Christopher Nolan’s magnificent “Dunkirk” is the anti-blockbuster blockbuster, full of brains, grit and a fearlessness to challenge superhero-drunk filmgoers to invest fully of themselves by finding meaning in every exquisitely shot frame of what ranks as the current Oscar film to beat. It displays such visceral realism, you might find yourself ducking when the barrages of German bullets fly in search of their sitting-duck targets. Those would be the rapidly retreating hordes of British and Allied troops trapped between Hell and the English Channel. You marvel at the juxtaposition of the fear, the panic, the doom with the long, beautiful pristine French beach where the ebbs and flows of life and death play out mercilessly for days on end.
For those who slept through history class, Dunkirk is where the Germans enjoyed their finest hour, literally driving the last of the resistance off the European mainland — just mere miles from where the good guys would take it back 4 years later on D-Day. Nolan trusts you know all this because he offers zero scene-setting; thrusting you right into the action from the get-go and never taking time to explain. Yet, everything that’s happening is crystal clear. Well, sort of. I must admit it’s a bit confusing at first, as you acclimate to Nolan’s trippy use of time, something the writer-director has made a trademark of in his non-Dark Knight films like “Memento,” “Interstellar” and “Inception.” But this time it feels less like a gimmick; more like a necessity.
The evacuation lasted a grueling 10 days (May 26 to June 4, 1940), so to both capture the longevity and the urgency of the dire situation, Nolan divides his film into three overlapping stories: One is by land, which lasts a week; two is by sea, lasting one day; and three is by air, lasting one hour. It makes for a formidable juggling act by Nolan, who regularly intersects the three strands via flashbacks, coincidences and alternating perspectives. Yes, it’s challenging, but it’s also mind-blowing. And the action is nonstop, as are the thrills.
Like a horror story, the array of heroes Nolan introduces us to are charged with dodging one calamity after another to stay alive. For barely legal Tommy (peach-fuzzed Fionn Whitehead), it’s finding a way to sneak past the mile-long lines of soldiers waiting their turn to board the precious few boats departing for England. For citizen soldier, Mr. Dawson (the always fantastic Mark Rylance in a powerfully understated turn), it’s maneuvering his wooden yacht Moonstone through the 26 miles of dangerous waters from the south of England to Dunkirk, where he’s been commissioned — like hundreds of other private boat owners — to rescue as many soldiers as possible. And for ace RAF fighter pilots, Farrier (Tom Hardy) and Collins (Jack Lowden), it’s executing the near-impossible task of keeping the Luftwaffe from carpet bombing an expansive beach blanketed by Allied soldiers for as far as you can see.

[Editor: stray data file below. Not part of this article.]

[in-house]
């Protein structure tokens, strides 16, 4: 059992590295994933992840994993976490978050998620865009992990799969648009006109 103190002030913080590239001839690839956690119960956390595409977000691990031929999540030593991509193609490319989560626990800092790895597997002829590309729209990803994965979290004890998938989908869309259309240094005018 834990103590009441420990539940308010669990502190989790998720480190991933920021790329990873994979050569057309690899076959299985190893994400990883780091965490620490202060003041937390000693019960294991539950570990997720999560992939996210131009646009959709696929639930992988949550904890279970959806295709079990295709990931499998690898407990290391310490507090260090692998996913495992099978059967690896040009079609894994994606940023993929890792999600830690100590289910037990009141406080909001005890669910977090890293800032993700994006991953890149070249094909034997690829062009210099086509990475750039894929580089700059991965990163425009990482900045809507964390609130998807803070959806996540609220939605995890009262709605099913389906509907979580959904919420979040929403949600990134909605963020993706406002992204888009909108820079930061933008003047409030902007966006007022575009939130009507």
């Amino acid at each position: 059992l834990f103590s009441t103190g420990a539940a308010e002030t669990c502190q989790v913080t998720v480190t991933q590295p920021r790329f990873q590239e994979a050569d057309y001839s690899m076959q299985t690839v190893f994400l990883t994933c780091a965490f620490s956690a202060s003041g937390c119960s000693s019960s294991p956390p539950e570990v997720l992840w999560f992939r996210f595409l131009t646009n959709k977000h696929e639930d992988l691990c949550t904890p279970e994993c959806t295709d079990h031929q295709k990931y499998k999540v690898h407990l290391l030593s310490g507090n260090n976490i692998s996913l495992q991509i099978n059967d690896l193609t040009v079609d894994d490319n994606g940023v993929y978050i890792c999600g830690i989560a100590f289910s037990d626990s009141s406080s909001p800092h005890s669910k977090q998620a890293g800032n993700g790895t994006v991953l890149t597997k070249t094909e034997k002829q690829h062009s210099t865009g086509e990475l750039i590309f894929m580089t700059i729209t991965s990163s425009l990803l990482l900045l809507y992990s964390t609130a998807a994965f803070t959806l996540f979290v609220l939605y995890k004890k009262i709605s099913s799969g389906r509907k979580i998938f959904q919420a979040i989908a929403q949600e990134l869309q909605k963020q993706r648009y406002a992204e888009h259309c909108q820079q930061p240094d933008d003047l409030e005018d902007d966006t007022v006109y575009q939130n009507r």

The ease in which Nolan weaves these strands is a testament to both his imaginative mind and the brilliance of two-time Oscar-nominated editor Lee Smith (“The Dark Knight”). So smooth are the transitions, it takes a few seconds to realize you’ve moved on to a different place and time. Even more impressive is how the two present intense action scenes in a manner you can actually follow. Take note editors of all those overcut superhero cacophonies.
I only wish I could have seen the film in both its IMAX and epic 70mm versions to get the full impact of the many aerial dogfights Farrier and Collins thrillingly engage in — all shot by masterful director of photography Hoyte Van Hoytema (“The Fighter”) from the pilot’s eye view.
Take that “Star Wars.” Yet for all the technical marvels “Dunkirk” achieves (look for it to clean up at the Oscars, especially in the special effects categories), it’s the human stories that ground it. Amazingly, this is done with an absolute minimum of dialogue, which is OK since the heavy British accents often make it hard to distinguish anyway. All you need know can be read clearly in the eyes of the talented, but largely unknown cast. The fear and confusion they show is palpable enough to send shivers. Just don’t expect much in the way of character development. For Nolan, it’s the entire rescue that’s the star.
Among the human standouts is teen heartthrob Harry Styles (of One Direction fame), who dazzles as a fellow grunt Tommy befriends on his arduous journey home. The kid is a real find, perfectly nailing it in the film’s final scenes when the realization of what he and his hundreds of thousands of compatriots just went through finally sinks in. Kudos also go to Nolan regular Cillian Murphy, outstanding as a shell-shocked soldier plucked from a sinking ship and none too happy to learn that the vessel rescuing him is piloted by Mr. Dawson and his teenage son, Peter (Tom Glynn-Carney), who — like brave firefighters — are rushing toward danger as everyone else is making a run for safety.
Of all the film’s terrific performances, the one I think stands out is by Kenneth Branagh as Commander Bolton, the big brass with the unenviable task of taking responsibility of getting everyone off Dunkirk with a minimum of casualties. Not only does he diligently project the stiff-upper-lip resolve we associate with great leaders, he also allows us to see his deep compassion for his men in spite of the gravity of the enormous task at hand. Nolan clearly likes him, too; always projecting him in an angelic light. But then, he does the same for all involved, movingly reminding us that you don’t need to win the battle to be a hero. Sometimes, like Dunkirk, it’s enough just to survive.
Cast includes Tom Hardy, Mark Rylance, Kenneth Branagh, Cillian Murphy and Harry Styles.
(PG-13 for intense war experiences and some language.)